Adolescence and the pursuit of an independent life do not completely erase the child's sense of responsibility for the parents' mental well-being, which has also emerged in other stories, but at the same time the parents also serve as a source of strength and inspiration. For example, in Mississippi, where the narrator prepares for a graduation ceremony at an American university. Her parents pushed her to study, but while for the father it was enough to have a teaching certificate or a bachelor's degree to know that "something came out of you", and he did not understand why she was going overseas, the mother - "who had to give up the army because of her father or leave home The book for sisters because of my father 'is what encourages her daughter to expand the boundaries of her world. "Quietly she whispered to me with every whim of hesitation. ' Only the sound of that expression made me cry. '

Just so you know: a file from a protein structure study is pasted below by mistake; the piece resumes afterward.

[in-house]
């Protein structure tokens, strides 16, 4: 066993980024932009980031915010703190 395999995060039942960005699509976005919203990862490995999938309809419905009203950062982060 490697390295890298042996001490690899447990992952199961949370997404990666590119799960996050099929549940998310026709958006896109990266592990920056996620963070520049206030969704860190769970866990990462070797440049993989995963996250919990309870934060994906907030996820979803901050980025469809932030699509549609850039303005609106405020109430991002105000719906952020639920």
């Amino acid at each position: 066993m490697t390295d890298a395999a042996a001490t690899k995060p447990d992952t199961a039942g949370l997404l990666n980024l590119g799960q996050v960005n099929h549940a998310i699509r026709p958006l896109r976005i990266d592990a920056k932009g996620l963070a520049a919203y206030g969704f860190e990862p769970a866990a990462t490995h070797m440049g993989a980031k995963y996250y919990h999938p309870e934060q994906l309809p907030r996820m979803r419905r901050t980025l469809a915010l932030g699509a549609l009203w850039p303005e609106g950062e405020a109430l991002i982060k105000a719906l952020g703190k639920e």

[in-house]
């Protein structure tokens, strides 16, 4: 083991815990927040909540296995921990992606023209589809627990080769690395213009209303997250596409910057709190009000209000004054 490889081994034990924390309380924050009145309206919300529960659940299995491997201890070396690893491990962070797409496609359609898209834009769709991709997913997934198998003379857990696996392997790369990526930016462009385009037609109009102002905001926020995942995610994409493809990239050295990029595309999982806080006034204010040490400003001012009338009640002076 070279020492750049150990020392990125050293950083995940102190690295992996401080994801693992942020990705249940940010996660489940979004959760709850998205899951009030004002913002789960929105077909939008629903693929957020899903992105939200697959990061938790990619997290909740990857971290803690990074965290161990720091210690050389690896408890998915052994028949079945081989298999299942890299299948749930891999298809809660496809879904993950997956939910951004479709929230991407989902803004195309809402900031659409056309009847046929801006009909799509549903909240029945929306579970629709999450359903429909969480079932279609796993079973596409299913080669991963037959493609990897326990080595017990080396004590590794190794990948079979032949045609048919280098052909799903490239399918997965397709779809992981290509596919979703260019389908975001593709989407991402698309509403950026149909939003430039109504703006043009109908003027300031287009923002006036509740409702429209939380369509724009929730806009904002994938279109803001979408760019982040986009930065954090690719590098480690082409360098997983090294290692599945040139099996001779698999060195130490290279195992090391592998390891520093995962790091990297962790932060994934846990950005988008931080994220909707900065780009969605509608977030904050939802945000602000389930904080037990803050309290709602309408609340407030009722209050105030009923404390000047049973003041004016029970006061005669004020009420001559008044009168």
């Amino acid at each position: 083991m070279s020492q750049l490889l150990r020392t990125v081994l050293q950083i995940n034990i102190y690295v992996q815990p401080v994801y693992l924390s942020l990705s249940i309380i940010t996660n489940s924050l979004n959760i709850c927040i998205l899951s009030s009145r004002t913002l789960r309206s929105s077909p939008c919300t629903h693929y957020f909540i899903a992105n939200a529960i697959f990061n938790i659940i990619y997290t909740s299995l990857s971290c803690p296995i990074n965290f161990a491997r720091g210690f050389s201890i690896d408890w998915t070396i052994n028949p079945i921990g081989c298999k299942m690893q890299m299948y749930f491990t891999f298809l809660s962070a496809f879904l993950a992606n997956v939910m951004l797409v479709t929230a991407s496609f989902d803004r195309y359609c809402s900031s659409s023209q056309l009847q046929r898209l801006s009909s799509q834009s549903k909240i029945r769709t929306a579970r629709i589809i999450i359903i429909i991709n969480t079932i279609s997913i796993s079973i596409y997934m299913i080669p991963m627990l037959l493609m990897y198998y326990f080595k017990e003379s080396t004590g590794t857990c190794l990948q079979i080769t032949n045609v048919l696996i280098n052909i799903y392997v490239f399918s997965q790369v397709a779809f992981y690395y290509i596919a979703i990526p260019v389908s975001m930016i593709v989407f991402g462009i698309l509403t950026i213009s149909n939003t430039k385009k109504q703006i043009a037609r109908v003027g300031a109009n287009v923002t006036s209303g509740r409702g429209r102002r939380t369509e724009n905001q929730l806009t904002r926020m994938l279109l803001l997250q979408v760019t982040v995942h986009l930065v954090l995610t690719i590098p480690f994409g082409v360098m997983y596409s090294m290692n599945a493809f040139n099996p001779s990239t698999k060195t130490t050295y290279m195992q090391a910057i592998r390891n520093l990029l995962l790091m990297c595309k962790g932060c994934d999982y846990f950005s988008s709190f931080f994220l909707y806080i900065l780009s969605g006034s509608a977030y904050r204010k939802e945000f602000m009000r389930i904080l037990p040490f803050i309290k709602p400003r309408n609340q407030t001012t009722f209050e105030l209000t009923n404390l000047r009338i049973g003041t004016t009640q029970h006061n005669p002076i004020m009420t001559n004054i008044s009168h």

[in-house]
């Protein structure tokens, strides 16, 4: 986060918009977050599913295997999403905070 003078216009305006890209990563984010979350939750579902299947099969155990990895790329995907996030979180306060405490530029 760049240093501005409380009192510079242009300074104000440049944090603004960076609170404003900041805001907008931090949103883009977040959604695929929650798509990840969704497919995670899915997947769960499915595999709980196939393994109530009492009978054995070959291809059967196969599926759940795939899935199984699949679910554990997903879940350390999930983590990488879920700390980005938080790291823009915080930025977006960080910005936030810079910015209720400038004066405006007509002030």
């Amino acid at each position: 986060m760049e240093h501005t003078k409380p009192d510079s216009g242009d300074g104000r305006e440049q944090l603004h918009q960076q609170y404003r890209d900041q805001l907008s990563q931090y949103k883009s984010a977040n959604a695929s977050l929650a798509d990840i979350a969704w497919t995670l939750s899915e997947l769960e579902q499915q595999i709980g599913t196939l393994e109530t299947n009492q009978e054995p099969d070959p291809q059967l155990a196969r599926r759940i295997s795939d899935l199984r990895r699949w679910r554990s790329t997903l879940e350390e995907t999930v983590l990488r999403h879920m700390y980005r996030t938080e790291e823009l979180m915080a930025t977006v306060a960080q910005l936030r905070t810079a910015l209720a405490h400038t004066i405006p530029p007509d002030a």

Nakar-Sadi presents her heroines with familiar but very charged challenges: a child with special needs, a car accident, an encounter with a childhood friend who seems like a distant and different world.

She does not hesitate to touch on the emotional turmoil that arises from any situation, and she does so with restrained writing, which makes her one of the most successful writers in the short story genre. 

Meirav Nakar-Sadi / It Did Not Happen, Babel Publishing, 168 pages

Source: israelhayom

All news articles on 2021-10-27